Don’t Stop Talking About Race


Racial injustice. White privilege. Systemic racism. Black Lives Matter. Anti-racist. Microaggressions. Whether you are watching the news, scrolling through Instagram, or catching up with an old friend, current events in the U.S. have brought these conversations to the forefront of nearly every American household. Everyone is talking about race.

But for many white people, myself included, some of these phrases and their meanings are new. They might even make us feel confused or downright uncomfortable. So what do they all mean, why are people talking about them in 2020, and what does any of it have to do with my life?

Trust me, I didn’t get it at first either, and as a white woman I’ll never fully understand the issues that the Black community faces. But here’s the deal: people are hurting. As parents committed to raising human beings of character, how can we do anything other than listen to what they are saying, try to understand, and, at the very least, care?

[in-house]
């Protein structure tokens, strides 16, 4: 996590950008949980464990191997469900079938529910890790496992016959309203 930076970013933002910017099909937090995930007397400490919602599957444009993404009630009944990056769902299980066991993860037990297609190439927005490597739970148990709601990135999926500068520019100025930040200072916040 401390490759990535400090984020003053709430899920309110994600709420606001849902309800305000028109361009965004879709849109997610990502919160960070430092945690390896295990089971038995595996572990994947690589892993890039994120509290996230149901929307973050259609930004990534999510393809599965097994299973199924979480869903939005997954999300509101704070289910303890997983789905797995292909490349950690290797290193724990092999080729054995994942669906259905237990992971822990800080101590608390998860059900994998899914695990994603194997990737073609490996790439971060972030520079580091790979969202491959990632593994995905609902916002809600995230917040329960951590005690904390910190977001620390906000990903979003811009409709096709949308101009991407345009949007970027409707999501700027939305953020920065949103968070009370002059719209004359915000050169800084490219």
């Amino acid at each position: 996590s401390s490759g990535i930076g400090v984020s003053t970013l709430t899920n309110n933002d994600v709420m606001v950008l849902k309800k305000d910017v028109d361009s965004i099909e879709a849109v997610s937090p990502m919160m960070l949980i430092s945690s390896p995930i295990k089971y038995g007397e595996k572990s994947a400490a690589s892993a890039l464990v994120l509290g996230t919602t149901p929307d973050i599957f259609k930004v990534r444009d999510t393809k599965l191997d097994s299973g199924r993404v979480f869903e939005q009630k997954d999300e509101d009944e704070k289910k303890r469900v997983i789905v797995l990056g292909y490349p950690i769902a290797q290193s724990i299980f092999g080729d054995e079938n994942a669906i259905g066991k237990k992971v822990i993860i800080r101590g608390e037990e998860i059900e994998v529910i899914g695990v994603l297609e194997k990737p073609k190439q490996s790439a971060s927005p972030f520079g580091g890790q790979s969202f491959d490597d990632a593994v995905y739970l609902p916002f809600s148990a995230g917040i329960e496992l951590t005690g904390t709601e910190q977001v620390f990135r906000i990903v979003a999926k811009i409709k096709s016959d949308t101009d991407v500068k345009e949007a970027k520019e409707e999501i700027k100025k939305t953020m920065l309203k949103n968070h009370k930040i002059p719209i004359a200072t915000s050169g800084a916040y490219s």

So if you’re new to these conversations like me, here are some resources that I’ve gathered to get you started:


  1. Lies My Teacher Told Me– This is a great place to start, especially if you are passionate about American history. It is not specifically a book about racism but addresses the history behind many of the issues that are hot topics today and will give you a completely new perspective on how we have gotten to where we are as a nation.
  2. So You Want to Talk About Race– Definitely check this book out if you’ve ever had questions about race that you were afraid to ask. Author Ijeoma Oluo discusses modern day racial concepts and gently brings readers up to speed on issues that desperately need to be reckoned with like the “N” word and privilege.
  3. Homegoing– If you process events better through fiction, this is the book for you. It follows the lives of several generations of two Black families, taking you from the slave trade on the Gold Coast through current day in the U.S., brilliantly exposing the way Black history still impacts present-day lives.
  4. The New Jim Crow– For the more statistic-oriented reader, this book is an analysis of the issue of mass incarceration in America, the history of how our prison system grew, and the effect it has on the Black community.
  5. I’m Still Here– Published in 2018, this contemporary book by Austin Channing Brown gives readers a look at the life experiences of a Black woman living in America today. She repeatedly challenges our understanding of what diversity really means through thought-provoking and relatable personal stories.

Social Media